• Was one of 17 Pakistanis freed from Pakistani custody, approximately seven months after being repatriated from Guantanamo to Pakistan.June 28, 2005.[5][7]
  • Repatriated on 17 September 2004.[4]
442 Abdul Mowla 2002-06-12 2003-07-16
  • Repatriated on 16 July 2003.[4]
444 Jihan Wali 2002-06-12 2003-05-09
  • Repatriated on 9 May 2003.[4]
  • Shah Mohammed, one of the other Pakistani men released at the same time he was, told the BBC that they were given psychoactive drugs, and that Jehan Wali had not spoken for eight months.[19]
495 Mohammed Rafiq 2002-05-05 2004-09-17
  • Repatriated on 17 September 2004.[4]
504 Aminullah Amin 2002-05-03 2004-09-17
  • Repatriated on 17 September 2004.[4]
515 Israr Ul Haq 2002-06-12 2004-03-14
  • Repatriated on 14 March 2004.[4]
524 Mohammed Anwar 2002-05-03 2004-09-17
  • Repatriated on 17 September 2004.[4]
529 Bacha Khan 2002-06-16 2004-09-17
  • Repatriated on 17 September 2004.[4]
540 Mohammed Omar 2002-10-28 2004-09-17
541 Mohammed Noman 2002-06-16 2004-09-17
  • Repatriated on 17 September 2004.[4]
542 Mohammad Abas 2002-06-16 2004-03-14
  • Repatriated on 14 March 2004.[4]
545 Sajin Urayman 2002-06-12 2003-07-16
  • Repatriated on 16 July 2003.[4]
581 Abdur Sayed Rahaman 2002-06-16 2005-03-11
  • Repatriated on 11 March 2005.[4]
586 Karam Khamis Sayd Khamsan 2002-05-01 2005-08-19
  • Determined not to be an "enemy combatant" after all.[4][21]
624 Majid Mehmood 2002-06-12 2003-11-18
  • Repatriated on 18 November 2003.[4]
634 Ali Mohammed 2002-06-16 2004-03-14
  • Repatriated on 14 March 2004.[4]
743 Hafez Qari Mohamed Saad Iqbal Madni 2003-03-23 2008-08-31
  • Repatriated on 31 August 2008.[4]
830 Tila Mohammed Khan 2002-10-28 2003-11-18
  • Repatriated on 18 November 2003.[4]
842 Sultan Ahmad 2003-02-07 2004-09-17
  • Was minor when captured.[1]
  • Repatriated on 17 September 2004.[4]
  • The Daily Times reported that Sultan Ahmad and sixteen other former captives were released from Pakistani custody on June 28, 2005.[5][7]
843 Saghir Ahmed 2003-02-07 2004-09-17
  • Repatriated on 17 September 2004.[4]
1005 Bashir Ahmad 2003-05-09 2004-09-17
  • Described horrific abuse in Sheberghan Prison, Bagram and Guantanamo.[22][23]
  • Repatriated on 17 September 2004.[4]
  • The Daily Times reported that Bashir Ahmed and sixteen other former captives were released from Pakistani custody on June 28, 2005.[5][7]
1006 Mohammed Irfan 2003-05-09 2004-09-17
  • Repatriated on 17 September 2004.[4]
1007 Abdul Halim Sadiqi 2003-05-09 2006-10-11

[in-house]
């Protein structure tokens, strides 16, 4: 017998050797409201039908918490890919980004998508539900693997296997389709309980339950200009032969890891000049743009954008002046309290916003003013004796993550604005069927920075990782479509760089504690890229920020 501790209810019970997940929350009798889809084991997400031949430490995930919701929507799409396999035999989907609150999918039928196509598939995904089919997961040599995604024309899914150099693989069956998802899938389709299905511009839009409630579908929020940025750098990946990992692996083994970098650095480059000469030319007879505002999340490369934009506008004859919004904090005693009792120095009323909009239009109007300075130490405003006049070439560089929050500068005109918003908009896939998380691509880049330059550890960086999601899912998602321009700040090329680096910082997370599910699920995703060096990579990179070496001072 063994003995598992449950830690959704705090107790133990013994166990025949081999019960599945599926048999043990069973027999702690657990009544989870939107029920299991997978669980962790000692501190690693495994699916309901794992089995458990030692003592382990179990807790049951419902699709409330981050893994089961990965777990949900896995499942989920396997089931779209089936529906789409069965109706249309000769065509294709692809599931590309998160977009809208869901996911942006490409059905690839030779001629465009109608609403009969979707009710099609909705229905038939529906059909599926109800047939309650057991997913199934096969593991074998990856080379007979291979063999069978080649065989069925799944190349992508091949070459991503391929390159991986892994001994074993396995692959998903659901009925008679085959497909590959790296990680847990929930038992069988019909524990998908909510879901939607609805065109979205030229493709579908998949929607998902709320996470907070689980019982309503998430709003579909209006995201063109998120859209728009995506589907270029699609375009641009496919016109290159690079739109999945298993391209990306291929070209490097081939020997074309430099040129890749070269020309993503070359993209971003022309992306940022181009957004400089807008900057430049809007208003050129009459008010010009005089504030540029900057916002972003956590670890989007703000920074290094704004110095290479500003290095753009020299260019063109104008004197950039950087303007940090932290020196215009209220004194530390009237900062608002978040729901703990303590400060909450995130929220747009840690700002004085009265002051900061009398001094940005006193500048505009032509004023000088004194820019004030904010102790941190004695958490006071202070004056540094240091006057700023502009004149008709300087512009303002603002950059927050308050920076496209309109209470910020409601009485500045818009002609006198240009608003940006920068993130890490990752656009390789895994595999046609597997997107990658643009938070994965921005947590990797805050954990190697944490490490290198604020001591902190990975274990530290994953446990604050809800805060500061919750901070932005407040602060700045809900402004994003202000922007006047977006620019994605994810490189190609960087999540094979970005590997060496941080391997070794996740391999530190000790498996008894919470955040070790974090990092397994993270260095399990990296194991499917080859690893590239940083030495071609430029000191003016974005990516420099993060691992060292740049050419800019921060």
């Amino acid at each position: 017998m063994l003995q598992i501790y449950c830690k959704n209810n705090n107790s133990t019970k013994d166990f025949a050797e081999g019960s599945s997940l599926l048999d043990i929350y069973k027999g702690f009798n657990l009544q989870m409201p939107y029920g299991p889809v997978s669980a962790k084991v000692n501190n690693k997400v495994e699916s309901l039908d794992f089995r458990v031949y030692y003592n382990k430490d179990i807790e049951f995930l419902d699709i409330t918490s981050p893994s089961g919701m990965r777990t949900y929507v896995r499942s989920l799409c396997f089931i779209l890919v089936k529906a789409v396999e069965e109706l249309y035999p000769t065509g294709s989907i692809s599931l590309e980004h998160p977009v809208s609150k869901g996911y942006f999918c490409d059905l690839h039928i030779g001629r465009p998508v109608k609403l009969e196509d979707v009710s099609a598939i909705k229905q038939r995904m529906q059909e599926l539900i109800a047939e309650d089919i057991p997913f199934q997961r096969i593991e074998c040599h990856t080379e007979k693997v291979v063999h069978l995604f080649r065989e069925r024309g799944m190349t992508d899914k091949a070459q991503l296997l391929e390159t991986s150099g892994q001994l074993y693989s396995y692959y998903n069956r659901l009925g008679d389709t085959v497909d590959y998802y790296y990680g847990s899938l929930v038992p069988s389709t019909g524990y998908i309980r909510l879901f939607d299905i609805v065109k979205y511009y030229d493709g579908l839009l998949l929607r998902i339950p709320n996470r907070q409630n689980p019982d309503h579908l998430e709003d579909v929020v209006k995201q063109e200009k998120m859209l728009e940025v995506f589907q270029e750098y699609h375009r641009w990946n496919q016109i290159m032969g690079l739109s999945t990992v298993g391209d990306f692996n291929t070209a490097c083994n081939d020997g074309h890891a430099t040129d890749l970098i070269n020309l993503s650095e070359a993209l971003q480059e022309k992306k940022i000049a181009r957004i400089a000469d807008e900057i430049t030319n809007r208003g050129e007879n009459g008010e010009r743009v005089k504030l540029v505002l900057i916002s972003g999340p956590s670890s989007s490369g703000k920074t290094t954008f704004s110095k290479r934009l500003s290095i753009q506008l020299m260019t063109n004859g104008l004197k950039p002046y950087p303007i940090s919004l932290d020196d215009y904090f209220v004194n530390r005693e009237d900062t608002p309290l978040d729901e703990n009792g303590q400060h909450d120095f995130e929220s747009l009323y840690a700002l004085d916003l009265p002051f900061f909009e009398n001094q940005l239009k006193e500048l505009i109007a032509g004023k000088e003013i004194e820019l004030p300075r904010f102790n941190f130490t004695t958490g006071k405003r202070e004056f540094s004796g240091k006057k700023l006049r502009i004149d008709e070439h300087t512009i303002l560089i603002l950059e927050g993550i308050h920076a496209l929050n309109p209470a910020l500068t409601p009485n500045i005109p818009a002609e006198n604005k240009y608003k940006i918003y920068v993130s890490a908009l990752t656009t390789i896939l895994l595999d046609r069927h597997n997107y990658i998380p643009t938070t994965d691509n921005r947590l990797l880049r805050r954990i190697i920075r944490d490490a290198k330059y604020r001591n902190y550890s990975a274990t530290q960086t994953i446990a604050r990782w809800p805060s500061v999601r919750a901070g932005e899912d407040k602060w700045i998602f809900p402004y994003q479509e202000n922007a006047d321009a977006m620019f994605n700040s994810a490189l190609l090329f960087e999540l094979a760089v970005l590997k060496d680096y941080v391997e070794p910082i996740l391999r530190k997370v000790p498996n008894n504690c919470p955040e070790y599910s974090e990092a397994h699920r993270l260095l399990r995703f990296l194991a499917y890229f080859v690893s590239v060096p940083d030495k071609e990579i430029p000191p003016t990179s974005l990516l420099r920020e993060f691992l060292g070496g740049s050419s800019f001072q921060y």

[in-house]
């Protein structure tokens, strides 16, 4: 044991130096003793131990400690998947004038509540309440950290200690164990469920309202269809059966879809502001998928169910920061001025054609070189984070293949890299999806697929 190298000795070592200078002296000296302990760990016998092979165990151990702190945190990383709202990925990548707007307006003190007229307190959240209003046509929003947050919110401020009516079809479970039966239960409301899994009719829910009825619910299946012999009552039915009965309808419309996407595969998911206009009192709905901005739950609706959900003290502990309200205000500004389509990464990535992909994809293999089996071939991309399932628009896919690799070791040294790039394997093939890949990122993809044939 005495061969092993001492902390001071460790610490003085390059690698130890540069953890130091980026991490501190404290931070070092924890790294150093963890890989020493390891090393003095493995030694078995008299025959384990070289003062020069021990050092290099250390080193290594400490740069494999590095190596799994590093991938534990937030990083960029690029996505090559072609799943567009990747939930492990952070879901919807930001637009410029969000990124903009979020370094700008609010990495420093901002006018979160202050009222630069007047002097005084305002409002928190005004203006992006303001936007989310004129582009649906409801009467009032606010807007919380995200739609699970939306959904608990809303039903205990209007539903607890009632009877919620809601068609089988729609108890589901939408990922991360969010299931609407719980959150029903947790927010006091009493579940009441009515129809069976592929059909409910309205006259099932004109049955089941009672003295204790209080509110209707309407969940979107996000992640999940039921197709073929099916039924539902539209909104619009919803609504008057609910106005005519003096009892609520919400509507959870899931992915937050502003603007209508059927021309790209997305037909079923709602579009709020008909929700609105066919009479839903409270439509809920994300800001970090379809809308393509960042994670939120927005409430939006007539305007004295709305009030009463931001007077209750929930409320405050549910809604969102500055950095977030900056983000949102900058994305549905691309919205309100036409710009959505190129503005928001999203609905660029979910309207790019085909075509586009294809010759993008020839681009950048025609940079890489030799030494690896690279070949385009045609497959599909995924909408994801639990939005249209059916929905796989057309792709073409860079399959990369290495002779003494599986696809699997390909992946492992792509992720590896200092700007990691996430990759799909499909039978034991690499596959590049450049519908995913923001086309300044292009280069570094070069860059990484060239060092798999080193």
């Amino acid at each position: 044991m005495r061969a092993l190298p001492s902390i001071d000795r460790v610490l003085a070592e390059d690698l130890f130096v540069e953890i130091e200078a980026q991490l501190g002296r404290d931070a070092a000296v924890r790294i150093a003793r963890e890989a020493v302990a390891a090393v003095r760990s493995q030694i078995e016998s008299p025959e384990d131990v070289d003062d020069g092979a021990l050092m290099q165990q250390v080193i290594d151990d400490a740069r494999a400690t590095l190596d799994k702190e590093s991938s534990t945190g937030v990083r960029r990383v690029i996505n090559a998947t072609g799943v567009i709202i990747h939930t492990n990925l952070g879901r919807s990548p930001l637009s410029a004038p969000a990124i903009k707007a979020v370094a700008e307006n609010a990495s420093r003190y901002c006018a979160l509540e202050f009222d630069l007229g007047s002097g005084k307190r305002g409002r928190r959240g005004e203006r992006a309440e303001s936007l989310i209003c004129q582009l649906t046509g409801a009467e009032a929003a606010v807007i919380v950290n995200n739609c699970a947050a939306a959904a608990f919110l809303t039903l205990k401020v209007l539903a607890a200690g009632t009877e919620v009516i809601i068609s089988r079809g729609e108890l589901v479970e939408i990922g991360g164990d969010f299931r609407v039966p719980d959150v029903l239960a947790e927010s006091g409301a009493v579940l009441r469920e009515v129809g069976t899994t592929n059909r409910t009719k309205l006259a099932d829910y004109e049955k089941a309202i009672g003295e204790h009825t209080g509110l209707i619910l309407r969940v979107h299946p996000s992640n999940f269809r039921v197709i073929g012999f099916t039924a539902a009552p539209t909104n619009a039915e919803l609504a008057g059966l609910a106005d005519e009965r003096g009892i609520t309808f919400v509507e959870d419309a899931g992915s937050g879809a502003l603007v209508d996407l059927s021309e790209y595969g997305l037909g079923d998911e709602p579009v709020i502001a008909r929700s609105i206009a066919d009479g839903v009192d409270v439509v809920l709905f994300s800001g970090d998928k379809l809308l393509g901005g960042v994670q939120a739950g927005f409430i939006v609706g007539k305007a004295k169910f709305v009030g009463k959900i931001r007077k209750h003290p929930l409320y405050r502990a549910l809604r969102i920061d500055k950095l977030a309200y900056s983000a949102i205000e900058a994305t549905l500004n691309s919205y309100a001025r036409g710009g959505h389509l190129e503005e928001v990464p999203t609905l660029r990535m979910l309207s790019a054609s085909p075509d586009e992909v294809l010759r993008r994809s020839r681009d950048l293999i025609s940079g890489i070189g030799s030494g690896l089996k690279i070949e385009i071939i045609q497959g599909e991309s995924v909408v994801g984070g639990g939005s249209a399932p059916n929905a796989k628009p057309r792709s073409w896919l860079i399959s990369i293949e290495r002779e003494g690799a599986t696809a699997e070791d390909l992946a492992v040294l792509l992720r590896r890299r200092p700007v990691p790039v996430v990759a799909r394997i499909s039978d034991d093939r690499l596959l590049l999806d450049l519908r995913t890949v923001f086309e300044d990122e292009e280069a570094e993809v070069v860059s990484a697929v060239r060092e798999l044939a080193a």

• Repatriated on 11 October 2006.[4]
1011 Mohammed Akbar 2003-05-09 2004-09-17
  • Repatriated on 17 September 2004.[4]
1018 Ammar al-Baluchi
1094 Saifullah Paracha
1460 Abdul Al-Rahim Ghulam Rabbani 2004-09-20
1461 Mohammed Ahmad Ghulam Rabbani 2004-09-20
10020 Majid Khan 2006-09-06
10024 Khalid Sheikh Mohammed 2006-09-06
  • Was held in the CIA's black sites prior to transfer to Guantanamo.
  • Was waterboarded in CIA custody
  • Confessed to a role in practically every terrorist attack of the last fifteen years.

References[edit]

  1. ^ a b c d "List of Individuals Detained by the Department of Defense at Guantanamo Bay, Cuba from January 2002 through May 15, 2006". United States Department of Defense. Retrieved 2006-05-15. 
  2. ^ "Haqqani meets US officials, discusses release of Pakistanis at Guantanamo". Daily Times (Pakistan). 2008-09-07. Retrieved 2008-09-12. 
  3. ^ a b c Saeed Zaman Afridi (2010-03-08). "Jamrud resident freed from Gitmo after four years". The News International. Archived from the original on 2010-03-09. 
  4. ^ a b c d e f g h i j k l m n o p q r s t u v w x y z aa ab ac ad ae af ag ah ai aj ak al am an ao ap aq ar as at au av aw ax ay az ba bb bc bd be bf bg bh bi bj bk bl bm bn OARDEC (2008-10-09). "Consolidate chronological listing of GTMO detainees released, transferred or deceased". Department of Defense. Retrieved 2008-12-28. 
  5. ^ a b c d e f g "17 ex-Gitmo detainees freed". The Nation (Pakistani newspaper). June 28, 2005. Retrieved 2007-01-21. [dead link]
  6. ^ Mark Bowden (2008-09-21). "The Point: Disturbing line Palin tossed off in address". Philadelphia Inquirer. Retrieved 2009-01-05. [dead link] mirror
  7. ^ a b c d e f g "17 ex-Guantanamo prisoners released". Daily Times. June 28, 2005. Retrieved 2007-01-21. 
  8. ^ Tom Lasseter (June 15, 2008). "Guantanamo Inmate Database: Zia Khalid Najib". Miami Herald. Retrieved 2008-06-16.  mirror
  9. ^ OARDEC (date redacted). "Summarized Unsworn Detainee Statement". United States Department of Defense. pp. pages 70–71. Retrieved 2009-01-27.  Check date values in: |date= (help)
  10. ^ People the law forgot, The Guardian, 3 December 2003
  11. ^ Tom Lasseter (June 15, 2008). "Guantanamo Inmate Database: Issa Khan". Miami Herald. Retrieved 2008-06-16.  mirror
  12. ^ Tom Lasseter (June 15, 2008). "Guantanamo Inmate Database: Asadullah Jan". Miami Herald. Retrieved 2008-06-16.  mirror
  13. ^ Tom Lasseter (June 15, 2008). "Guantanamo Inmate Database: Munir Naseer". Miami Herald. Retrieved 2008-06-17.  mirror
  14. ^ "Afghans Describe Life Inside Gitmo". CBS News. October 29, 2002. Retrieved 2008-06-17.  mirror
  15. ^ "Pakistani says life in ruins after Guantanamo jail". Khaleej Times. September 11, 2006. Retrieved 2008-06-17.  - mirror mirror
  16. ^ "Cuba:Escape from Camp Delta". Le Monde. March 11, 2004. Retrieved 2007-07-03. 
  17. ^ Tom Lasseter (June 15, 2008). "Guantanamo Inmate Database: Mohammed Sagheer". Miami Herald. Retrieved 2008-06-16.  mirror
  18. ^ Summary of Evidence memo (.pdf) prepared for Abid Raza's Combatant Status Review Tribunal - page 17
  19. ^ Haroon Rashid (2003-05-23). "Pakistani relives Guantanamo ordeal". BBC News. Retrieved 2009-01-09. 
  20. ^ Tom Lasseter (June 15, 2008). "Guantanamo Inmate Database: Mohammed Omar". McClatchy News Service. Retrieved 2008-06-15.  mirror
  21. ^ "Detainees Found to No Longer Meet the Definition of "Enemy Combatant" during Combatant Status Review Tribunals Held at Guantanamo" (PDF). United States Department of Defense. November 19, 2007. Retrieved 2008-03-01. 
  22. ^ Tom Lasseter (2008-06-14). "Guantanamo Inmate Database: Bashir Ahmad". McClatchy News Services. Archived from the original on 2009-01-06. 
  23. ^ Andy Worthington (February 6, 2009). "The Guantánamo Files: Website Extras (7) – From Sheberghan to Kandahar". Archived from the original on 2010-04-17.